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Grant number: FA-252549-17

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FA-252549-17

Linda Nash
University of Washington (Seattle, WA 98105-6613)

American Engineers and Hydroelectric Development Projects in the U.S. and Afghanistan

A book-length study on the post-World War II global spread of hydroelectric power, focusing on the U.S. Bureau of Reclamation’s engineering projects in Washington State (1942) and Afghanistan (1952).

My study is a comparative and transnational history of infrastructure, focused on its ecological and social implications as well as its aesthetic dimensions. Drawing primarily on the writings and reports of engineers, it chronicles two large hydro-engineering projects that took shape during and after World War II—one in Washington State; the other in Afghanistan. Intellectually, the approach of American engineers in Afghanistan was shaped by their understanding of engineering’s role in conquering western North America, as well as their experience in Washington’s Columbia Basin. Yet in Afghanistan, they found that they lacked the diverse inputs necessary to sustain modern infrastructures and their own technical knowledge. The absence of familiar materials in Afghanistan created a perpetual crisis. These similar yet divergent histories reveal how imperial power and technical knowledge require certain material contexts to remain effective.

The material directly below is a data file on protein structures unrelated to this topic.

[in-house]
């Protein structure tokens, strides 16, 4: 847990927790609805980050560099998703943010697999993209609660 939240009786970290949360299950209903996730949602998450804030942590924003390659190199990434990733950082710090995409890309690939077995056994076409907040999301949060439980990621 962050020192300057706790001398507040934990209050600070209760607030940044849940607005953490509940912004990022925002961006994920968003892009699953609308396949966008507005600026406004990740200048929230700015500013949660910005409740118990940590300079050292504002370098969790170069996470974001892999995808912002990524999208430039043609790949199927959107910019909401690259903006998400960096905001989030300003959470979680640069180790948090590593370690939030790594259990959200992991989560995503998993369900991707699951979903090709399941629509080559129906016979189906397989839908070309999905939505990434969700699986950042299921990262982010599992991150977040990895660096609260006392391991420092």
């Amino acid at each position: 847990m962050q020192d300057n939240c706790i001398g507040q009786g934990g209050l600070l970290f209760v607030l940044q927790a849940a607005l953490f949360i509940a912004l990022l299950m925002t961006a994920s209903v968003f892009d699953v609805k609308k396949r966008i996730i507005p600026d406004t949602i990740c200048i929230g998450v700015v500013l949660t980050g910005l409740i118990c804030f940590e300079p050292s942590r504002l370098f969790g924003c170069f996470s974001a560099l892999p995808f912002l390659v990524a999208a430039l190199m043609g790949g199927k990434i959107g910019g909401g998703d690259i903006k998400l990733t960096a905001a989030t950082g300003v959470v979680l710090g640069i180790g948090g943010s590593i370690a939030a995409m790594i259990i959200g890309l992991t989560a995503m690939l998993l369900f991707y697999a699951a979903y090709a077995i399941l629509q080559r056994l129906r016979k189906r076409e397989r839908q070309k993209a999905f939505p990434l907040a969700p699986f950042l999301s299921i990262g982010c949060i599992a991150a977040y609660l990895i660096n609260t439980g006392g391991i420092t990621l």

Project fields:
History and Philosophy of Science, Technology, and Medicine; History, Other; U.S. History

Program:
Fellowships for University Teachers

Division:
Research Programs

Total amounts:
$50,400 (approved)
$50,400 (awarded)

Grant period:
4/1/2017 – 3/31/2018